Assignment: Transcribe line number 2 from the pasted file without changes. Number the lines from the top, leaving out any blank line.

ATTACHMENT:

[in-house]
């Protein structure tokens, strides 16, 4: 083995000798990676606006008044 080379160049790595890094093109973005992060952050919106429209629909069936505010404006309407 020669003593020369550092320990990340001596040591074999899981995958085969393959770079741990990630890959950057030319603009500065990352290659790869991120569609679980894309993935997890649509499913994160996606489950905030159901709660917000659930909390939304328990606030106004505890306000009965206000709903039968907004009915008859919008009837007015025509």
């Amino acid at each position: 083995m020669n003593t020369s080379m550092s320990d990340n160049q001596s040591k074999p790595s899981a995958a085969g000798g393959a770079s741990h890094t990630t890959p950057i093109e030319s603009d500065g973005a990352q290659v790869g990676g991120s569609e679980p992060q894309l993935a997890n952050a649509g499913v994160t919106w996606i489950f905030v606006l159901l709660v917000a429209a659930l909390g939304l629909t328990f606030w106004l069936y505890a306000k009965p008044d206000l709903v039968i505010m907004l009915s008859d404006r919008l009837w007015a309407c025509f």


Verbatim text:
């Protein structure tokens, strides 16, 4: 083995000798990676606006008044 080379160049790595890094093109973005992060952050919106429209629909069936505010404006309407 020669003593020369550092320990990340001596040591074999899981995958085969393959770079741990990630890959950057030319603009500065990352290659790869991120569609679980894309993935997890649509499913994160996606489950905030159901709660917000659930909390939304328990606030106004505890306000009965206000709903039968907004009915008859919008009837007015025509």